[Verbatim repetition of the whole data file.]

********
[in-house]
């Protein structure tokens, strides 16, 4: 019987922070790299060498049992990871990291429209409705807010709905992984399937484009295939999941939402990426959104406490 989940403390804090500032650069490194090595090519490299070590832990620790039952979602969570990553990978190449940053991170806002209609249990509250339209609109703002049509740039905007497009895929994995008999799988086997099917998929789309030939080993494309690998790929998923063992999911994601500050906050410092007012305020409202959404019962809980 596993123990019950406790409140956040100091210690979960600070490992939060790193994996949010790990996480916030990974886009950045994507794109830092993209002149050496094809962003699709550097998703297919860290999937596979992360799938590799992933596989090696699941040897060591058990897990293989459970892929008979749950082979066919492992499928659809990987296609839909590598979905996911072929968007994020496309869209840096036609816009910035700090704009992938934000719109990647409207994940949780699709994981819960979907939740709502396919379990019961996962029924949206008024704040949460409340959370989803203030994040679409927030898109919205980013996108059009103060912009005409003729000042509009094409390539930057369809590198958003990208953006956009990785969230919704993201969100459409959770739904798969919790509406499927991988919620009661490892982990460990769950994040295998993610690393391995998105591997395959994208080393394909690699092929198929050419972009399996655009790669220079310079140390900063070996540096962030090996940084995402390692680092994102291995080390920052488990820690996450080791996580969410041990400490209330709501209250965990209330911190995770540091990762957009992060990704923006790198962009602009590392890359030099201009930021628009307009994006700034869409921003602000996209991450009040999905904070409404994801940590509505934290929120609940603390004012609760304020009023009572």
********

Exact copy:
[in-house]
């Protein structure tokens, strides 16, 4: 019987922070790299060498049992990871990291429209409705807010709905992984399937484009295939999941939402990426959104406490 989940403390804090500032650069490194090595090519490299070590832990620790039952979602969570990553990978190449940053991170806002209609249990509250339209609109703002049509740039905007497009895929994995008999799988086997099917998929789309030939080993494309690998790929998923063992999911994601500050906050410092007012305020409202959404019962809980 596993123990019950406790409140956040100091210690979960600070490992939060790193994996949010790990996480916030990974886009950045994507794109830092993209002149050496094809962003699709550097998703297919860290999937596979992360799938590799992933596989090696699941040897060591058990897990293989459970892929008979749950082979066919492992499928659809990987296609839909590598979905996911072929968007994020496309869209840096036609816009910035700090704009992938934000719109990647409207994940949780699709994981819960979907939740709502396919379990019961996962029924949206008024704040949460409340959370989803203030994040679409927030898109919205980013996108059009103060912009005409003729000042509009094409390539930057369809590198958003990208953006956009990785969230919704993201969100459409959770739904798969919790509406499927991988919620009661490892982990460990769950994040295998993610690393391995998105591997395959994208080393394909690699092929198929050419972009399996655009790669220079310079140390900063070996540096962030090996940084995402390692680092994102291995080390920052488990820690996450080791996580969410041990400490209330709501209250965990209330911190995770540091990762957009992060990704923006790198962009602009590392890359030099201009930021628009307009994006700034869409921003602000996209991450009040999905904070409404994801940590509505934290929120609940603390004012609760304020009023009572």